Fungal infections affect thousands of people every year. They typically attack those with weakened immune systems. However, anybody can contract a fungal infection. These opportunistic infections can strike when your immune system is fighting against another condition entirely.
Unfortunately, existing antifungal medications have become less effective against these infections. This has prompted researchers to learn more about how your body fights fungal infections. This may help them to come up with new treatments.
How Does Your Immune System Respond?
It comes down to your extracellular matrix. These are the tissues found between the cells in your body. These tissues contain something called neutrophils, which can detect beta-glucan in the body. This compound is part of the cell wall of fungus.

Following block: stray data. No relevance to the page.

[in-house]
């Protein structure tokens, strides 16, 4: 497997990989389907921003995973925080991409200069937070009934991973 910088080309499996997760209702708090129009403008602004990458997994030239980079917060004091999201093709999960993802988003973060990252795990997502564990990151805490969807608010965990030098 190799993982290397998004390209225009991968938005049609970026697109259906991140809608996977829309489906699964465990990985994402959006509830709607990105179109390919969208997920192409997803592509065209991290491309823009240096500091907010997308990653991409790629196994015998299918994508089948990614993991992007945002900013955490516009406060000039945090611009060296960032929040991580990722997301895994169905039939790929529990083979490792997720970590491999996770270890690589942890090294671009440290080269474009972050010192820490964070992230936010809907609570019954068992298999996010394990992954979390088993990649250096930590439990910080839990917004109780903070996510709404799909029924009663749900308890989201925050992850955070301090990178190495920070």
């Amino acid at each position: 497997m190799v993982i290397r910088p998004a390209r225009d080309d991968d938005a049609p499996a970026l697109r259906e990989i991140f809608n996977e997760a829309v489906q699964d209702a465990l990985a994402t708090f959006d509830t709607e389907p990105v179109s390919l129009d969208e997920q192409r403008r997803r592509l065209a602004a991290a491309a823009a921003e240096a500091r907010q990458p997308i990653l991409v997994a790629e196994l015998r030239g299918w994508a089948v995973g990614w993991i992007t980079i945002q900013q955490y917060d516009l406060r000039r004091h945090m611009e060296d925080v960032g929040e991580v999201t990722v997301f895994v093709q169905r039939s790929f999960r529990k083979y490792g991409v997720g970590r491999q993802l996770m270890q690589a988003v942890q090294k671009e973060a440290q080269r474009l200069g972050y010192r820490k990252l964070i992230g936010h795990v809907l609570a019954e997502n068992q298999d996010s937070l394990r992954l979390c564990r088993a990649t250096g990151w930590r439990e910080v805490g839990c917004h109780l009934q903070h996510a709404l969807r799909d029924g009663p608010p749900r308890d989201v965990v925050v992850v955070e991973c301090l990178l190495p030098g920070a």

Unfortunately, your neutrophils can’t swallow the fungal infection up in the same was that they swallow bacteria.
Instead, they launch a two-phased attach. First, they create a neutrophil extracellular trap (NET). These sticky strands of DNA trap the fungus in one place. After that, several neutrophils combine forces to attack the fungus.
This involves the use of three integrins:
CR3 is the ringleader of the immune response. VLA5 takes responsibility for the NET response. CR3 then brings a halt to this at the right time and activates VLA3. This tells your neutrophil that it’s time to team up and take on the fungus.
Scientists are currently conducting experiments on these integrins. The aim is to be able to control the body’s immune response to fungal infections.
Lab tests prove that they can manipulate all three integrins. But they’re not sure how this would affect the body’s immune response in action. We need further studies to see what effect they might have.
The Final Word
These integrins play a crucial role in how your body fights fungal infections.
Further research may one day allow doctors to control your immune response so you can combat them more effectively.